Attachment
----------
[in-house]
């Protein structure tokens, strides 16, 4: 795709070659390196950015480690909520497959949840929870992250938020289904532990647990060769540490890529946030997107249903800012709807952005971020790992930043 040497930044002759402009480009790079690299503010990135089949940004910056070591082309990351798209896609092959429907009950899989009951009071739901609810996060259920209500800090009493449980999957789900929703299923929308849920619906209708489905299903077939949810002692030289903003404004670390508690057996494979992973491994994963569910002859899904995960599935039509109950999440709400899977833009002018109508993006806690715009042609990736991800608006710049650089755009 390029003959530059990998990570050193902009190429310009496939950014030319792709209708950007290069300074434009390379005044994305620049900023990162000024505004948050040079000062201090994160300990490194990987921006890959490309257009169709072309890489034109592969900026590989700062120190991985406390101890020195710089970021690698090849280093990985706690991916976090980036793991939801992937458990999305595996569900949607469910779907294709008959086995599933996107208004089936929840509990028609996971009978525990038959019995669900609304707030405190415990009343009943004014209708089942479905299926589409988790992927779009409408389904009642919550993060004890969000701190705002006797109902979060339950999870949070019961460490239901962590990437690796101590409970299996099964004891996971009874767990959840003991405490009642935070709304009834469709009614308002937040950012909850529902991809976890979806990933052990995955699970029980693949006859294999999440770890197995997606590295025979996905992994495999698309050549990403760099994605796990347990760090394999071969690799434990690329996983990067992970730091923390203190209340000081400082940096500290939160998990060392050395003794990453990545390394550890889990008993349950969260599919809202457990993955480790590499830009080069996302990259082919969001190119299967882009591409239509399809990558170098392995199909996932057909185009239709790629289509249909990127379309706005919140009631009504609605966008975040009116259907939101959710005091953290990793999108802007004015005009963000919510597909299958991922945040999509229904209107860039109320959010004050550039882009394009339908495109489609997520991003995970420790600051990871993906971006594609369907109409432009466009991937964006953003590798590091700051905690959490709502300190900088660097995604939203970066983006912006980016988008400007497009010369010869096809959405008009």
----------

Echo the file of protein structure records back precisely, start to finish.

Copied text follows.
[in-house]
């Protein structure tokens, strides 16, 4: 795709070659390196950015480690909520497959949840929870992250938020289904532990647990060769540490890529946030997107249903800012709807952005971020790992930043 040497930044002759402009480009790079690299503010990135089949940004910056070591082309990351798209896609092959429907009950899989009951009071739901609810996060259920209500800090009493449980999957789900929703299923929308849920619906209708489905299903077939949810002692030289903003404004670390508690057996494979992973491994994963569910002859899904995960599935039509109950999440709400899977833009002018109508993006806690715009042609990736991800608006710049650089755009 390029003959530059990998990570050193902009190429310009496939950014030319792709209708950007290069300074434009390379005044994305620049900023990162000024505004948050040079000062201090994160300990490194990987921006890959490309257009169709072309890489034109592969900026590989700062120190991985406390101890020195710089970021690698090849280093990985706690991916976090980036793991939801992937458990999305595996569900949607469910779907294709008959086995599933996107208004089936929840509990028609996971009978525990038959019995669900609304707030405190415990009343009943004014209708089942479905299926589409988790992927779009409408389904009642919550993060004890969000701190705002006797109902979060339950999870949070019961460490239901962590990437690796101590409970299996099964004891996971009874767990959840003991405490009642935070709304009834469709009614308002937040950012909850529902991809976890979806990933052990995955699970029980693949006859294999999440770890197995997606590295025979996905992994495999698309050549990403760099994605796990347990760090394999071969690799434990690329996983990067992970730091923390203190209340000081400082940096500290939160998990060392050395003794990453990545390394550890889990008993349950969260599919809202457990993955480790590499830009080069996302990259082919969001190119299967882009591409239509399809990558170098392995199909996932057909185009239709790629289509249909990127379309706005919140009631009504609605966008975040009116259907939101959710005091953290990793999108802007004015005009963000919510597909299958991922945040999509229904209107860039109320959010004050550039882009394009339908495109489609997520991003995970420790600051990871993906971006594609369907109409432009466009991937964006953003590798590091700051905690959490709502300190900088660097995604939203970066983006912006980016988008400007497009010369010869096809959405008009």